Then, why does it take months to process all claims, loans and transactions? I don't know. Ask them why.
Then upon retirement, after serving more than three decades in molding the country's future, teachers often end up penniless because of the loans they've accumulated to support their family and live decently.
Now because of these realities, most would teach here in the Philippines for a year or two, then they end up teaching in the US or worse, a domestic helper in Hong Kong.
In 2005, we have more than 300,000 graduates of teaching related courses - more than enough to fill the need for teachers. But because of the above-mentioned realities, they would rather work in a call center or study again as nurse to earn more than what an average teacher gets.
How's that for 'brain drain?'
Next in line: books. What will students and teachers do at school if there are no books?
Currently, the DepEd admits that we are short of 10 million textbooks all over the country. But despite that, they are proud to proclaim that we have finally achieved a 1:1 student to book ratio. Isn't it ironic that despite the shortage, we are on a 1:1 ratio?
Well, let's accept their promising claims. But the question is: are we providing them with good and high-quality textbooks or books laden with thousands of grammatical and factual errors?
Then instead of admiting the glaring fault found in the books, they attacked the 'whistleblower.' Why? Maybe to protect the bigwigs of the publishing industry. Or to hide their stupidity for overlooking the errors. (You want to see more errors? Click here.)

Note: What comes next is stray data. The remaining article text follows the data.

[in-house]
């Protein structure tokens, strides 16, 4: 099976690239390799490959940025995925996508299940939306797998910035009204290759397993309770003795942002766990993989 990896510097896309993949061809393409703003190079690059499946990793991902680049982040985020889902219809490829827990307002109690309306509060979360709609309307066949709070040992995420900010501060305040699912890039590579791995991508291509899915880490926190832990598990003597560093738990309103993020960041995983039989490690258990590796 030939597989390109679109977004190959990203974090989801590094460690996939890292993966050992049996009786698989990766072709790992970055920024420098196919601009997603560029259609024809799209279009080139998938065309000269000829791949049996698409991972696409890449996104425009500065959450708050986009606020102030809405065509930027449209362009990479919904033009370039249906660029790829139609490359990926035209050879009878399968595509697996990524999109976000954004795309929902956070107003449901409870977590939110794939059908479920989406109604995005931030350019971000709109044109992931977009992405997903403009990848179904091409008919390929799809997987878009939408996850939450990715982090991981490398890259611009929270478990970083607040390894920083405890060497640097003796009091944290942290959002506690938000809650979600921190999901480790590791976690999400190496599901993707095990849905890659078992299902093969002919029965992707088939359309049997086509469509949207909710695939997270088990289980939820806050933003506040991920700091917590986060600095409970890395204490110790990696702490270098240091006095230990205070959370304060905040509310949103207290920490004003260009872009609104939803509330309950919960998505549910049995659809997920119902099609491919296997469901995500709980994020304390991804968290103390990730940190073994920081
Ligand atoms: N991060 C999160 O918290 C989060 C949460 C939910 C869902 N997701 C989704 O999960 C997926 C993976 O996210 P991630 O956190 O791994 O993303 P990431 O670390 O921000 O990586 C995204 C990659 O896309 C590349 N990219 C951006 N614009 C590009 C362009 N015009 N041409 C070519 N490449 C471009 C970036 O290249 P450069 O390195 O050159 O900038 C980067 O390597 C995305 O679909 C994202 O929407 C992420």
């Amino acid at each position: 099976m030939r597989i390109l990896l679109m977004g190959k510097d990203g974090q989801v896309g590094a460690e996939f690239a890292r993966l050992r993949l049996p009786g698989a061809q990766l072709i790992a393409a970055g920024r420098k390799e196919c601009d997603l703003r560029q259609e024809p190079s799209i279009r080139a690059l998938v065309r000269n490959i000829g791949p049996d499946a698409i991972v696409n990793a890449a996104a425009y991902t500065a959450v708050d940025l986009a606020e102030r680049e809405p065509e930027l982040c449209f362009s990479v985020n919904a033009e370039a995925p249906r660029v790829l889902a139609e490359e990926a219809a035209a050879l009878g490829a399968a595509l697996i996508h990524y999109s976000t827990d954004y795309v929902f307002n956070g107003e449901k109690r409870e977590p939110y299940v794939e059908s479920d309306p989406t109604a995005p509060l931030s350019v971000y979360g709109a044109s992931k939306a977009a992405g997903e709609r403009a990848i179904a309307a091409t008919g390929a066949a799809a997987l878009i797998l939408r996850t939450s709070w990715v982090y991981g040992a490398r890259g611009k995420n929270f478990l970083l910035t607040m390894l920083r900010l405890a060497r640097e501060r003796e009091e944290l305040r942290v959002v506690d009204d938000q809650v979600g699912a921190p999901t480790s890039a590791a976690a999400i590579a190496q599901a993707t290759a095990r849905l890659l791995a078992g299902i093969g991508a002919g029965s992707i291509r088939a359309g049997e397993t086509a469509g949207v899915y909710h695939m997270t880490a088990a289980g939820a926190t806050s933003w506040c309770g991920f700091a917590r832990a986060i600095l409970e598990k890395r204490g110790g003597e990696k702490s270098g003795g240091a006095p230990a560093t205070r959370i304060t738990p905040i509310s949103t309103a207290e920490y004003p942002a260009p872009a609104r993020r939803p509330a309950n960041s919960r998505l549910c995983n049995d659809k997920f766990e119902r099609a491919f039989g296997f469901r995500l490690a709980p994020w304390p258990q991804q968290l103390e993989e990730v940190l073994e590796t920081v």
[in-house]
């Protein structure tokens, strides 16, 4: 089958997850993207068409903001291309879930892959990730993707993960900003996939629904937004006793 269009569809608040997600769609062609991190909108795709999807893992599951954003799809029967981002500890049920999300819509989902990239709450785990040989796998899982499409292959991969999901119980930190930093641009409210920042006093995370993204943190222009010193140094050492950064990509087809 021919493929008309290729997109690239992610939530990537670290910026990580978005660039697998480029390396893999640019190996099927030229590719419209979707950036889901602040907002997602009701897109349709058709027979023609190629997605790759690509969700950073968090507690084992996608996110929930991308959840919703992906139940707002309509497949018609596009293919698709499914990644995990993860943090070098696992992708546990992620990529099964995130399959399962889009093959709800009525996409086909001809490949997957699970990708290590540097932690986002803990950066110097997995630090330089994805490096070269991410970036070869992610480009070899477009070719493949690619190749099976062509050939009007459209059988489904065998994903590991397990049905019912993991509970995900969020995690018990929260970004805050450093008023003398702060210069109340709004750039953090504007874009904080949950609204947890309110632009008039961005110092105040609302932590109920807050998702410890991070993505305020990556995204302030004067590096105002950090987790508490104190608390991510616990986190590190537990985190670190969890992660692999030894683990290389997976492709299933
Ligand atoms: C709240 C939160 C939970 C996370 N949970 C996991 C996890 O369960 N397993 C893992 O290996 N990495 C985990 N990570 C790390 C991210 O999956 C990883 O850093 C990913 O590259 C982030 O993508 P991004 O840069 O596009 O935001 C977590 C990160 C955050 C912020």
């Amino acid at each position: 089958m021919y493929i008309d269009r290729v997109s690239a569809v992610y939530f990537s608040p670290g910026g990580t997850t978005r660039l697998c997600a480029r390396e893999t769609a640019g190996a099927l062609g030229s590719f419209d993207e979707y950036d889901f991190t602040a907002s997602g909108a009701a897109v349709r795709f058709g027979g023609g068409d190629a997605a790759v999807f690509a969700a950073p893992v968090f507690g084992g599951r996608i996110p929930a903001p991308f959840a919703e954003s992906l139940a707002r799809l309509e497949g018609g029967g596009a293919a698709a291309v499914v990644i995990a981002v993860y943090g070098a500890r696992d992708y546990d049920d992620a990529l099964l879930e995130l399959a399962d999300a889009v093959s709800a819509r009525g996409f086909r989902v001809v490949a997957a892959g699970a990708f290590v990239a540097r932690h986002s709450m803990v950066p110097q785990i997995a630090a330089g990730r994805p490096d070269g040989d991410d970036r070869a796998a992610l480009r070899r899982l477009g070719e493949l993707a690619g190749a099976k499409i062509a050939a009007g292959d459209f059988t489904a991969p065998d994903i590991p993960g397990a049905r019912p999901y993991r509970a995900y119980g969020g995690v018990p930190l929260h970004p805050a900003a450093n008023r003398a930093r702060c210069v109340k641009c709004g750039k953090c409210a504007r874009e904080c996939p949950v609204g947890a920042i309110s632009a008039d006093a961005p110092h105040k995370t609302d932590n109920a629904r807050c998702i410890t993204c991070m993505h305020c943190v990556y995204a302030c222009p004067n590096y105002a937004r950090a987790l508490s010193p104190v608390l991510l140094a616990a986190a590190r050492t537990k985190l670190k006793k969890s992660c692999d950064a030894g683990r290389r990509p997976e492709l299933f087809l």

Then recently the Finance department tried to impose taxes on books. Gladly, because of the clamor against it, they had stopped from doing so. What a nice way to promote book readership among Filipinos.
There's really no doubt that this government would want everyone else to be 'educated' their way.
One of the most basic requirements of every country's educational system is to have the adequate resources to conduct classes. This includes classrooms, chairs, tables, books and teachers. If we lack even just one of these 'basics' then the whole system gets ruined. The whole system won't work. The whole system won't really even exist. A system by definition is a 'complex whole formed from related parts.'
Still I guess, despite the shortages in everything, we do still have our very own kind of 'educational system.'
An educational system that allows students to hold classes under the mango tree.
An educational system that allows students to learn from poorly-made books.
An educational system that allows its teachers to live in a measly salary.
An educational system that takes pride in teachers teaching students - abroad.
An educational system that does not really 'educate' but instead make them succumb to illiteracy and absurdity.
That's our educational system - unique inded.
To be continued.. UP NEXT: The Personal Side